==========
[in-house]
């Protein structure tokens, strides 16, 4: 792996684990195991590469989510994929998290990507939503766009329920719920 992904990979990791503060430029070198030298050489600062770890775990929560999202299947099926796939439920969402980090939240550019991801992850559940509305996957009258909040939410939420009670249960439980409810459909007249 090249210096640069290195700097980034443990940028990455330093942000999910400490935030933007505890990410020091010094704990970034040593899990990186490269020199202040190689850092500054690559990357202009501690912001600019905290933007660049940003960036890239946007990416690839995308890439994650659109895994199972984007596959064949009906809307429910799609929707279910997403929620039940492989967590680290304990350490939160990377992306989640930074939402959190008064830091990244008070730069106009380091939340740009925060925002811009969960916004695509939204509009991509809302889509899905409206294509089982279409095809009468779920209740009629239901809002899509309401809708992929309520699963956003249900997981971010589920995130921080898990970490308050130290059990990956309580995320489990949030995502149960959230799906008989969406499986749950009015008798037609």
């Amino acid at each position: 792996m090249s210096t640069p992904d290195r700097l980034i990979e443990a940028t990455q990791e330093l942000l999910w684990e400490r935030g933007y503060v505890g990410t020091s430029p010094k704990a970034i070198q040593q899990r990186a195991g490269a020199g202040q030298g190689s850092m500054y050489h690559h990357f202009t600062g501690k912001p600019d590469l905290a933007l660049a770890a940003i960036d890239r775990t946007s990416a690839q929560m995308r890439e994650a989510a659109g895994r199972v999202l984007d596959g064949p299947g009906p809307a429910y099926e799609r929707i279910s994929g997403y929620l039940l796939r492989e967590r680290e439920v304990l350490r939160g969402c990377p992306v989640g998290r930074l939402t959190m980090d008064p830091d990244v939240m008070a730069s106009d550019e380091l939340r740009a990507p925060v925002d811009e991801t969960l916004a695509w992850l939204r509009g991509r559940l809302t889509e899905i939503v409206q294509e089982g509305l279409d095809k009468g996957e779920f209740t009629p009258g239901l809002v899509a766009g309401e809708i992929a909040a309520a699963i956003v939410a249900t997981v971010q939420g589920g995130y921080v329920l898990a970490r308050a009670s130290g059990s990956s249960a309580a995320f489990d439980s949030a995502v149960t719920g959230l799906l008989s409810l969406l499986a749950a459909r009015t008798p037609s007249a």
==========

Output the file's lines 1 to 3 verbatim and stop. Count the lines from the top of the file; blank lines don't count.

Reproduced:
[in-house]
């Protein structure tokens, strides 16, 4: 792996684990195991590469989510994929998290990507939503766009329920719920 992904990979990791503060430029070198030298050489600062770890775990929560999202299947099926796939439920969402980090939240550019991801992850559940509305996957009258909040939410939420009670249960439980409810459909007249 090249210096640069290195700097980034443990940028990455330093942000999910400490935030933007505890990410020091010094704990970034040593899990990186490269020199202040190689850092500054690559990357202009501690912001600019905290933007660049940003960036890239946007990416690839995308890439994650659109895994199972984007596959064949009906809307429910799609929707279910997403929620039940492989967590680290304990350490939160990377992306989640930074939402959190008064830091990244008070730069106009380091939340740009925060925002811009969960916004695509939204509009991509809302889509899905409206294509089982279409095809009468779920209740009629239901809002899509309401809708992929309520699963956003249900997981971010589920995130921080898990970490308050130290059990990956309580995320489990949030995502149960959230799906008989969406499986749950009015008798037609």
């Amino acid at each position: 792996m090249s210096t640069p992904d290195r700097l980034i990979e443990a940028t990455q990791e330093l942000l999910w684990e400490r935030g933007y503060v505890g990410t020091s430029p010094k704990a970034i070198q040593q899990r990186a195991g490269a020199g202040q030298g190689s850092m500054y050489h690559h990357f202009t600062g501690k912001p600019d590469l905290a933007l660049a770890a940003i960036d890239r775990t946007s990416a690839q929560m995308r890439e994650a989510a659109g895994r199972v999202l984007d596959g064949p299947g009906p809307a429910y099926e799609r929707i279910s994929g997403y929620l039940l796939r492989e967590r680290e439920v304990l350490r939160g969402c990377p992306v989640g998290r930074l939402t959190m980090d008064p830091d990244v939240m008070a730069s106009d550019e380091l939340r740009a990507p925060v925002d811009e991801t969960l916004a695509w992850l939204r509009g991509r559940l809302t889509e899905i939503v409206q294509e089982g509305l279409d095809k009468g996957e779920f209740t009629p009258g239901l809002v899509a766009g309401e809708i992929a909040a309520a699963i956003v939410a249900t997981v971010q939420g589920g995130y921080v329920l898990a970490r308050a009670s130290g059990s990956s249960a309580a995320f489990d439980s949030a995502v149960t719920g959230l799906l008989s409810l969406l499986a749950a459909r009015t008798p037609s007249a």